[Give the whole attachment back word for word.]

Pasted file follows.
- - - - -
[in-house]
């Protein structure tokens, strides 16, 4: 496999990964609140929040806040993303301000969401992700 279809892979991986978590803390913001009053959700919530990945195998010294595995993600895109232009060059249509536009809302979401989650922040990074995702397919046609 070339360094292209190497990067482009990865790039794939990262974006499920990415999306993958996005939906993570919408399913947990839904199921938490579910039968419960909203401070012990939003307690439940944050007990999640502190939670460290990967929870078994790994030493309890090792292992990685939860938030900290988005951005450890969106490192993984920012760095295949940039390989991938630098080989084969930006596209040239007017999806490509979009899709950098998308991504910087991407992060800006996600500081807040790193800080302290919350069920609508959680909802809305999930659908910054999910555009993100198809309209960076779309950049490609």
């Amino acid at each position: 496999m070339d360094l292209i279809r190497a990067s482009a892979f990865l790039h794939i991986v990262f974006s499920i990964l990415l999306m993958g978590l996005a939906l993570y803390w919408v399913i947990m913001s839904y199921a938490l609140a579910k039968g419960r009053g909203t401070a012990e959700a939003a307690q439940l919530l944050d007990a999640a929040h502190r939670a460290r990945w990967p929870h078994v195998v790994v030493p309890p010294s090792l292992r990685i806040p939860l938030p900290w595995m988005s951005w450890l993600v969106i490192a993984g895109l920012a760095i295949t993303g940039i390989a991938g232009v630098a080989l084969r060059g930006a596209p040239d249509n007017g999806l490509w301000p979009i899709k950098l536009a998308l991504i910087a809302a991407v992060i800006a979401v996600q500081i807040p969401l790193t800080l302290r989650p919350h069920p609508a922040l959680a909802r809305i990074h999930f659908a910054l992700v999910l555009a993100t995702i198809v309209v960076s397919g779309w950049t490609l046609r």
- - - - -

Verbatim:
[in-house]
């Protein structure tokens, strides 16, 4: 496999990964609140929040806040993303301000969401992700 279809892979991986978590803390913001009053959700919530990945195998010294595995993600895109232009060059249509536009809302979401989650922040990074995702397919046609 070339360094292209190497990067482009990865790039794939990262974006499920990415999306993958996005939906993570919408399913947990839904199921938490579910039968419960909203401070012990939003307690439940944050007990999640502190939670460290990967929870078994790994030493309890090792292992990685939860938030900290988005951005450890969106490192993984920012760095295949940039390989991938630098080989084969930006596209040239007017999806490509979009899709950098998308991504910087991407992060800006996600500081807040790193800080302290919350069920609508959680909802809305999930659908910054999910555009993100198809309209960076779309950049490609």
């Amino acid at each position: 496999m070339d360094l292209i279809r190497a990067s482009a892979f990865l790039h794939i991986v990262f974006s499920i990964l990415l999306m993958g978590l996005a939906l993570y803390w919408v399913i947990m913001s839904y199921a938490l609140a579910k039968g419960r009053g909203t401070a012990e959700a939003a307690q439940l919530l944050d007990a999640a929040h502190r939670a460290r990945w990967p929870h078994v195998v790994v030493p309890p010294s090792l292992r990685i806040p939860l938030p900290w595995m988005s951005w450890l993600v969106i490192a993984g895109l920012a760095i295949t993303g940039i390989a991938g232009v630098a080989l084969r060059g930006a596209p040239d249509n007017g999806l490509w301000p979009i899709k950098l536009a998308l991504i910087a809302a991407v992060i800006a979401v996600q500081i807040p969401l790193t800080l302290r989650p919350h069920p609508a922040l959680a909802r809305i990074h999930f659908a910054l992700v999910l555009a993100t995702i198809v309209v960076s397919g779309w950049t490609l046609r």